You might think that the world has enough Holocaust museums and monuments, but you would be wrong. The world can never have enough Holocaust remembrance.
The following quote is from a news article, which you can read in full at https://www.apollo-magazine.com/challenge-designing-holocaust-memorial-britain/
On 18 November, the Government [of Great Britain] announced the 10 shortlisted teams in the running to design a £50 million national Holocaust memorial for Britain, to be erected in Victoria Tower Gardens just outside the Palace of Westminster. The memorial project is a legacy of the coalition government led by David Cameron, whose cross-party Holocaust Commission recommended its construction after a survey revealed that of 8,000 British secondary school children, less than a third knew what ‘anti-Semitism’ was, and ‘the majority of those surveyed did not know some of the most fundamental facts that explain why and how the Holocaust happened’.
Announcing the subsequent design contest, Cameron’s successor Theresa May said: ‘We need to ensure that we never forget the horrors of the Holocaust and the lessons that must be learnt from it.’
The shortlist is impressive. It includes well-established firms such as Ralph Appelbaum Associates (best known for designing the US Holocaust Memorial Museum in Washington D.C.) and Studio Libeskind (founded by ‘starchitect’ Daniel Libeskind, whose existing projects include the Jewish Museum in Berlin and the redevelopment of the World Trade Centre), alongside artists Rachel Whiteread and Anish Kapoor, and prominent authors James E. Young, Jonathan Safran Foer, and Simon Schama, whose works, in one way or another, have dealt with the theme of memory.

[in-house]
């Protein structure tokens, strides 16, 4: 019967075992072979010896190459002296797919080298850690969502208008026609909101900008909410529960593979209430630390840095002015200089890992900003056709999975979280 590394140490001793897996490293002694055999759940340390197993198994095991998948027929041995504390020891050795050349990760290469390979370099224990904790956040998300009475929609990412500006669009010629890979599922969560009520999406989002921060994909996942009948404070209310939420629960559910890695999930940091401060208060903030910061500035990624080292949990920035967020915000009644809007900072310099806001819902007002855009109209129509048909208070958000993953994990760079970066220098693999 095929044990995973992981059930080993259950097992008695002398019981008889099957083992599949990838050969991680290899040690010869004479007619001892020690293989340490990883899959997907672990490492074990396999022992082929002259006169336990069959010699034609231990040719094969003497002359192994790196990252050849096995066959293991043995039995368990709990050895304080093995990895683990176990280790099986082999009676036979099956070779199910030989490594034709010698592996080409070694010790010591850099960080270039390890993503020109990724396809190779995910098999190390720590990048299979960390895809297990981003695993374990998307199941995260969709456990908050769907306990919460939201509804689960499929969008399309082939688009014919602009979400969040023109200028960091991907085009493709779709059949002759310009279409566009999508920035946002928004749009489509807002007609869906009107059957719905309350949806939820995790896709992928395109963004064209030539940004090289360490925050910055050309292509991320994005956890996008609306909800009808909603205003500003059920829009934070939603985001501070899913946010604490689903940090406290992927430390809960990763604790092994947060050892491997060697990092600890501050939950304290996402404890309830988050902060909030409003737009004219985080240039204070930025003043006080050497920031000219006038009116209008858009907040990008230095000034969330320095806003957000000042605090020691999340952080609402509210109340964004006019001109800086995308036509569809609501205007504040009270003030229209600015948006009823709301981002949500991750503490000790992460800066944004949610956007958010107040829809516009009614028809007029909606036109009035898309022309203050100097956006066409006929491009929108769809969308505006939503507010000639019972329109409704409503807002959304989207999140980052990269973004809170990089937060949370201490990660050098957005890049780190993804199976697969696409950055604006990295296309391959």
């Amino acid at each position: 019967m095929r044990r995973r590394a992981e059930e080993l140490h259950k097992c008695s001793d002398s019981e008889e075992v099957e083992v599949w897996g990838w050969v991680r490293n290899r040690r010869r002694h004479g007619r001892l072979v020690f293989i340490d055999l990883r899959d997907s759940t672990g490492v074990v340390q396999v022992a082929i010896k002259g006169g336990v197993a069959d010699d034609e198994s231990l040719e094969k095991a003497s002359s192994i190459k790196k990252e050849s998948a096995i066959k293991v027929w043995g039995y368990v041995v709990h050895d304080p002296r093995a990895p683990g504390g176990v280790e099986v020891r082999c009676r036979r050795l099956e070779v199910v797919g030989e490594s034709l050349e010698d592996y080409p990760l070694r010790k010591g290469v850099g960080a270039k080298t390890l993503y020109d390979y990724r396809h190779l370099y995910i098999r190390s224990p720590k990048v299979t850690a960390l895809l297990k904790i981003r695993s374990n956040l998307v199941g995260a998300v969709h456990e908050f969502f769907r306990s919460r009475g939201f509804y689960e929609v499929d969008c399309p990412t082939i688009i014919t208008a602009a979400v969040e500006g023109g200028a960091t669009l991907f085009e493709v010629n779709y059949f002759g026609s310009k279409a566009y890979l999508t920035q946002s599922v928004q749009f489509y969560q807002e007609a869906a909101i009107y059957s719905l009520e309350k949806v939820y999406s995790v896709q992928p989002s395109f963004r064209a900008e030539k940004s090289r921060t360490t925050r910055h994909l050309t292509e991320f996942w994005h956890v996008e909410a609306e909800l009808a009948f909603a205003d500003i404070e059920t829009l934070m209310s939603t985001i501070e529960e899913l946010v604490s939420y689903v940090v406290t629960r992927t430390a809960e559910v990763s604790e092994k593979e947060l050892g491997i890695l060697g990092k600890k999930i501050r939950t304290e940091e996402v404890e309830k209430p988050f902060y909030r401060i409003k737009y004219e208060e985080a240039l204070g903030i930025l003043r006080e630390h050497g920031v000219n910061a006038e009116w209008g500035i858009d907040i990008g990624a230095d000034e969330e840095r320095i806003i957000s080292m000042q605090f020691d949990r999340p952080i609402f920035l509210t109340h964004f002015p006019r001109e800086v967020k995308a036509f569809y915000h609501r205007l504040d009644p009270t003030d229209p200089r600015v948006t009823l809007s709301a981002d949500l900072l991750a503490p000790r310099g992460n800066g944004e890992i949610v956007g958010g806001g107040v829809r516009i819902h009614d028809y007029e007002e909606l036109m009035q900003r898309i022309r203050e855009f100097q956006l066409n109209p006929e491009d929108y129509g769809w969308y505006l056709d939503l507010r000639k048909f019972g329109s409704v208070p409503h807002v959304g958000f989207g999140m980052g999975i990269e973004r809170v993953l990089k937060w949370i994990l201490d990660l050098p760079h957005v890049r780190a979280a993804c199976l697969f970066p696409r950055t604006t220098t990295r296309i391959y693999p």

All are well-versed in the international vernacular of commemorative architecture, not least Young, who served on the judging panels for both Berlin’s Denkmal for the Murdered Jews of Europe and the National September 11 Memorial in New York. We must assume that our collective memories are safe in the hands of these experts in the sombre, grey palate of 21st-century memorialisation.
I have written several blog posts about Daniel Liebeskind, and his “degenerate art” which you can read at https://furtherglory.wordpress.com/tag/daniel-libeskind/
I have a section, on my scrapbookpages.com website, about Daniel Liebeskind and his art: http://www.scrapbookpages.com/Berlin2002/JewishMuseum/JewishMuseum01.html
Thank God that Daniel Liebeskind’s contract to put Jewish art in the city of Sacramento was canceled. Instead, his proposed Sacramento design was installed inside a park in Russia.